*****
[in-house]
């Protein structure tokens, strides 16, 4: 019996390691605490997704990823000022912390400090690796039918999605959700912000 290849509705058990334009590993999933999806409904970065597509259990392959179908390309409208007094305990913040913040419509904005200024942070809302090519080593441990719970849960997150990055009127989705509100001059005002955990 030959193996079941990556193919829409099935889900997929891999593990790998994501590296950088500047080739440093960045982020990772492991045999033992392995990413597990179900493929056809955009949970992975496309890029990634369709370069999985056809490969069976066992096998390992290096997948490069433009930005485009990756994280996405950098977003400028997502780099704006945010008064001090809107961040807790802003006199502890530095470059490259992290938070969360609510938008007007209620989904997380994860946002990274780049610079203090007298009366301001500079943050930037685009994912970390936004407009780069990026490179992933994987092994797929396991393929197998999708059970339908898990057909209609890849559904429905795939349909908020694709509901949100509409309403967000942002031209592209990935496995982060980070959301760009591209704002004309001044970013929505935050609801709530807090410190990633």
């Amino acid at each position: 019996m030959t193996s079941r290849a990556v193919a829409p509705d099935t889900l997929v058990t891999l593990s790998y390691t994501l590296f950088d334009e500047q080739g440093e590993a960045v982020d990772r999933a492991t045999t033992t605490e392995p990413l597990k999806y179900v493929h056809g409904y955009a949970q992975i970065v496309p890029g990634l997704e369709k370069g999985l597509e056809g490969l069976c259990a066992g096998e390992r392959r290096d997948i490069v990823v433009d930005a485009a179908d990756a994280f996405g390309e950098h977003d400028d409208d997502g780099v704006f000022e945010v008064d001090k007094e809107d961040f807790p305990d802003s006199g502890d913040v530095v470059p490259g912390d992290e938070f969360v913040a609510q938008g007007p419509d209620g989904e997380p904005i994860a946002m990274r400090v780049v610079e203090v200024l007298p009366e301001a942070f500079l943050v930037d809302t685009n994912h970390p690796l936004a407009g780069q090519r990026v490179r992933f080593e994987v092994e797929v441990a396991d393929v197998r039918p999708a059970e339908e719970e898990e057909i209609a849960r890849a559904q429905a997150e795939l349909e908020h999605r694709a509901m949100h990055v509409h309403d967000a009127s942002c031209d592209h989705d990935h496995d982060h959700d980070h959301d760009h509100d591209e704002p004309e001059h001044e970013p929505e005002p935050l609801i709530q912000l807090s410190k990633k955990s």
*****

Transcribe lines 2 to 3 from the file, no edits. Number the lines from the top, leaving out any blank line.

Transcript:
């Protein structure tokens, strides 16, 4: 019996390691605490997704990823000022912390400090690796039918999605959700912000 290849509705058990334009590993999933999806409904970065597509259990392959179908390309409208007094305990913040913040419509904005200024942070809302090519080593441990719970849960997150990055009127989705509100001059005002955990 030959193996079941990556193919829409099935889900997929891999593990790998994501590296950088500047080739440093960045982020990772492991045999033992392995990413597990179900493929056809955009949970992975496309890029990634369709370069999985056809490969069976066992096998390992290096997948490069433009930005485009990756994280996405950098977003400028997502780099704006945010008064001090809107961040807790802003006199502890530095470059490259992290938070969360609510938008007007209620989904997380994860946002990274780049610079203090007298009366301001500079943050930037685009994912970390936004407009780069990026490179992933994987092994797929396991393929197998999708059970339908898990057909209609890849559904429905795939349909908020694709509901949100509409309403967000942002031209592209990935496995982060980070959301760009591209704002004309001044970013929505935050609801709530807090410190990633």
């Amino acid at each position: 019996m030959t193996s079941r290849a990556v193919a829409p509705d099935t889900l997929v058990t891999l593990s790998y390691t994501l590296f950088d334009e500047q080739g440093e590993a960045v982020d990772r999933a492991t045999t033992t605490e392995p990413l597990k999806y179900v493929h056809g409904y955009a949970q992975i970065v496309p890029g990634l997704e369709k370069g999985l597509e056809g490969l069976c259990a066992g096998e390992r392959r290096d997948i490069v990823v433009d930005a485009a179908d990756a994280f996405g390309e950098h977003d400028d409208d997502g780099v704006f000022e945010v008064d001090k007094e809107d961040f807790p305990d802003s006199g502890d913040v530095v470059p490259g912390d992290e938070f969360v913040a609510q938008g007007p419509d209620g989904e997380p904005i994860a946002m990274r400090v780049v610079e203090v200024l007298p009366e301001a942070f500079l943050v930037d809302t685009n994912h970390p690796l936004a407009g780069q090519r990026v490179r992933f080593e994987v092994e797929v441990a396991d393929v197998r039918p999708a059970e339908e719970e898990e057909i209609a849960r890849a559904q429905a997150e795939l349909e908020h999605r694709a509901m949100h990055v509409h309403d967000a009127s942002c031209d592209h989705d990935h496995d982060h959700d980070h959301d760009h509100d591209e704002p004309e001059h001044e970013p929505e005002p935050l609801i709530q912000l807090s410190k990633k955990s």